The challenge of packing and shipping work is one that all artists artists face, but none more than ceramic artists.  OLYMPUS DIGITAL CAMERAIf the fragile fired pieces don’t arrive at their destination in the same number of pieces as they left their origin, it can be a very costly process to replace the work, not to mention the expense of your time to deal with a shipping damage claim.  OLYMPUS DIGITAL CAMERAEqually as costly can be the packing materials needed to ensure safety.   Further, the way an artist packages their works of art for shipping can directly represent how their art is received professionally at multiple levels. Join Mike Rand,  Jill Foote-Hutton and Noah Hylek at this joint lecture, which will present different packaging and crating systems from museum standard methods of thinking for all levels of ceramic artists.

From 2010-14 Jill Foote-Hutton was the Curator of Exhibitions at Red Lodge Clay Center. She coordinated a large commercial gallery and presented twelve annual exhibitions. Now she is engulfed in a world called Whistlepig Studio, crafting narratives and creatures to populate them, chronicling contemporary craft, and facilitating interactive creative experiences.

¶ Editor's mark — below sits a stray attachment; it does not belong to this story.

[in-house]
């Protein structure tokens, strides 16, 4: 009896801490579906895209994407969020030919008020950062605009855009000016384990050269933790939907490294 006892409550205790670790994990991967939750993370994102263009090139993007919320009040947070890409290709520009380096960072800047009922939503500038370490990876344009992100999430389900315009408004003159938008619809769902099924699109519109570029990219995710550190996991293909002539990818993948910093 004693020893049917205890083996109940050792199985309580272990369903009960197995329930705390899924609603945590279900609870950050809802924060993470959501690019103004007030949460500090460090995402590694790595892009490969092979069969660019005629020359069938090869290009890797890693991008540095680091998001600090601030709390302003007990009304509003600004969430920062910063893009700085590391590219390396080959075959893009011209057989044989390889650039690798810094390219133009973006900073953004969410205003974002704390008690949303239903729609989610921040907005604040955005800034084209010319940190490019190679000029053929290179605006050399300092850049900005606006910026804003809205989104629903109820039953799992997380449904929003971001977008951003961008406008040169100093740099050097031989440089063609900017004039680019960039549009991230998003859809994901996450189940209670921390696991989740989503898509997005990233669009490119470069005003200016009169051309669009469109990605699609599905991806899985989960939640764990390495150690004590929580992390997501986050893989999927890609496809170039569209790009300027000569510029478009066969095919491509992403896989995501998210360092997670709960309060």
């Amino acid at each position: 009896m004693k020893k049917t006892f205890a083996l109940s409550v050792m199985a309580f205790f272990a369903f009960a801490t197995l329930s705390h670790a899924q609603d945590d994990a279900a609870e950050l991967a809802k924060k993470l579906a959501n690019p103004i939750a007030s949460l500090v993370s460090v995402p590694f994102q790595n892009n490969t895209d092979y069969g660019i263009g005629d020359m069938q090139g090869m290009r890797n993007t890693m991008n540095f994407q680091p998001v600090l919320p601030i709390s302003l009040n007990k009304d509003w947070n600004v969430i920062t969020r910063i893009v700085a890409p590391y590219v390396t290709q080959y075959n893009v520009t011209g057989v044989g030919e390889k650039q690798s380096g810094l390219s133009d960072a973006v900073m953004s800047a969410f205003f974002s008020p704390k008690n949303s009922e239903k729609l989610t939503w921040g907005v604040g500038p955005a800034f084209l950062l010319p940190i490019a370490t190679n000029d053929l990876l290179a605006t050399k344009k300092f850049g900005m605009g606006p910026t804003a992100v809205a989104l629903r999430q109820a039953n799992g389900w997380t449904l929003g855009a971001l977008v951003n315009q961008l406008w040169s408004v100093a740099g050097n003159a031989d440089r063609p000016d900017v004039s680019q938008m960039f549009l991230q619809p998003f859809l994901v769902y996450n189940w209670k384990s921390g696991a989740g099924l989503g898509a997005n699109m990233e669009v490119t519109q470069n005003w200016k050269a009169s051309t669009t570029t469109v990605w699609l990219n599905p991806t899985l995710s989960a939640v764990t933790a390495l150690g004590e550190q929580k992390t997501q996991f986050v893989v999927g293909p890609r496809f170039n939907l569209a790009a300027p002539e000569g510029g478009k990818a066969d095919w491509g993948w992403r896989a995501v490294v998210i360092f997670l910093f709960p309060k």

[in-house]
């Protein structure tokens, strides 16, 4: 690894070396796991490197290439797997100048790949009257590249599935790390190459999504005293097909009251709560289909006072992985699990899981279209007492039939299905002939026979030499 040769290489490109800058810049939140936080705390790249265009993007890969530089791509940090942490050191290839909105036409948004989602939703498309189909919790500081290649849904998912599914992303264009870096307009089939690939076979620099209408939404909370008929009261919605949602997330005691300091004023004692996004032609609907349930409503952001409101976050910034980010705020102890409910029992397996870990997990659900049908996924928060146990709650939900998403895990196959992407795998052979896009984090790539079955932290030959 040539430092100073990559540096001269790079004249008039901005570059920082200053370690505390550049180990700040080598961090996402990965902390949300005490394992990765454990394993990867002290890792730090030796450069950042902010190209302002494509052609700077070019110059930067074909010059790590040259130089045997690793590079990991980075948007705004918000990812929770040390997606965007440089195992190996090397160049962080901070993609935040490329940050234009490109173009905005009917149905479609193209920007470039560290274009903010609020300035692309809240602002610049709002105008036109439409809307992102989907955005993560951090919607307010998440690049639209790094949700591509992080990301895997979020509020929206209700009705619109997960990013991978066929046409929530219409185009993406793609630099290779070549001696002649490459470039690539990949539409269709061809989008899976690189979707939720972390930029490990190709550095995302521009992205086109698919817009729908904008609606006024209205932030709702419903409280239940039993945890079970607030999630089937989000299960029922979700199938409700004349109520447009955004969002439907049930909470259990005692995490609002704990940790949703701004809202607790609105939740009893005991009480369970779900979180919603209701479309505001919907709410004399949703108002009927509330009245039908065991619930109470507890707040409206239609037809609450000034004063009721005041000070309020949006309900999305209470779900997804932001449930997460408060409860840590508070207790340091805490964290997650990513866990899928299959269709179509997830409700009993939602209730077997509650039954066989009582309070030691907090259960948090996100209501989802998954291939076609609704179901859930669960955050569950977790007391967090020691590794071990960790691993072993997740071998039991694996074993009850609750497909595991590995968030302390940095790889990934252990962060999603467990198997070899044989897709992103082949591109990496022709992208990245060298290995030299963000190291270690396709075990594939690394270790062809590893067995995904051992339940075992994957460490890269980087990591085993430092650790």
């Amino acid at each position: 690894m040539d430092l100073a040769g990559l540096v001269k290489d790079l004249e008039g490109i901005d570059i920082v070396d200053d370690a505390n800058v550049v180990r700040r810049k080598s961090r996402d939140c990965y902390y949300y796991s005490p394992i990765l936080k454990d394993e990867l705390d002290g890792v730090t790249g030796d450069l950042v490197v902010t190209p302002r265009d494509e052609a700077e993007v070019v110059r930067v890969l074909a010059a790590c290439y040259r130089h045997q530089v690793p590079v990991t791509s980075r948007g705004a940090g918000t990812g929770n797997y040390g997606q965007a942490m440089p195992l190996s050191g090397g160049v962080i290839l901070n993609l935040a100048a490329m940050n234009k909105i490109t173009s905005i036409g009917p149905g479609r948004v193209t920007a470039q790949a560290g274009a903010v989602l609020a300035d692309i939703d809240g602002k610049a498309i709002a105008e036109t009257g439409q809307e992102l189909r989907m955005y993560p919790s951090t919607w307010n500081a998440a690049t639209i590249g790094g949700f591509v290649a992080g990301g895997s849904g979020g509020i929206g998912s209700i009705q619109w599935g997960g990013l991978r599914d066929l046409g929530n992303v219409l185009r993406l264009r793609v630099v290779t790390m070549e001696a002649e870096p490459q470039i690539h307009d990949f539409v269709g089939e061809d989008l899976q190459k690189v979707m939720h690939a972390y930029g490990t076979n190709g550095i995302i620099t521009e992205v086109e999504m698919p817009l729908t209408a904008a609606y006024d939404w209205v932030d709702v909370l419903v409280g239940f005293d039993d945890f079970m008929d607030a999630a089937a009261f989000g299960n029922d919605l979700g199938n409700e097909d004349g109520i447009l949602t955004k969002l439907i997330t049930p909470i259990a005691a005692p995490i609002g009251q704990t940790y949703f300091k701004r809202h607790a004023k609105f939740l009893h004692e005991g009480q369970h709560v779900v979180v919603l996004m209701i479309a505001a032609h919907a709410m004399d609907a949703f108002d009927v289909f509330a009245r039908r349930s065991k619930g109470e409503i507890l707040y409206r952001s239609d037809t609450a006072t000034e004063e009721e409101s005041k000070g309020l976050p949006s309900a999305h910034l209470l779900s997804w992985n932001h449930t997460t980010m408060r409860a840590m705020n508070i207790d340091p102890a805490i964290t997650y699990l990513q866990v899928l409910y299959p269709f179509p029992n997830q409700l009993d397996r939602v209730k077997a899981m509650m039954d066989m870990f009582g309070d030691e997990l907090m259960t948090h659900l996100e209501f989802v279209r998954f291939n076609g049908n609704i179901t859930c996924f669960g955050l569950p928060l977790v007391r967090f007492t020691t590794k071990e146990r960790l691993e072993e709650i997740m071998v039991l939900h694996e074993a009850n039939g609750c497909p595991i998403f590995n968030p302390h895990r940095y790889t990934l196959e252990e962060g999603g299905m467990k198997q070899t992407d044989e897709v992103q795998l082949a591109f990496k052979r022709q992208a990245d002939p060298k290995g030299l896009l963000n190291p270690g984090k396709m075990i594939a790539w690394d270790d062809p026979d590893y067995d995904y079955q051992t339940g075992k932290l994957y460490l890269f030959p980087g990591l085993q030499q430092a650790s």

Noah Hyleck is an artist living in Brooklyn, New York. The past ten years he has supported his drawing and painting by working in the art industry as a freelance installer, packer and driver. Currently he is building and packing crates for Workshop Fine Art.

Mike Rand (seen in the video below) is a Ceramic/Mixed Media artist from Carbondale, Colorado. He has worked with ceramics his entire life primarily in sculptural wood fired ceramics and exhibits national. Mike is museum standard trained in fine arts installation, packaging, and crating. His company Hanging Lake Fine Art in Glenwood Springs, Colorado provides services for Western Colorado.

%d bloggers like this: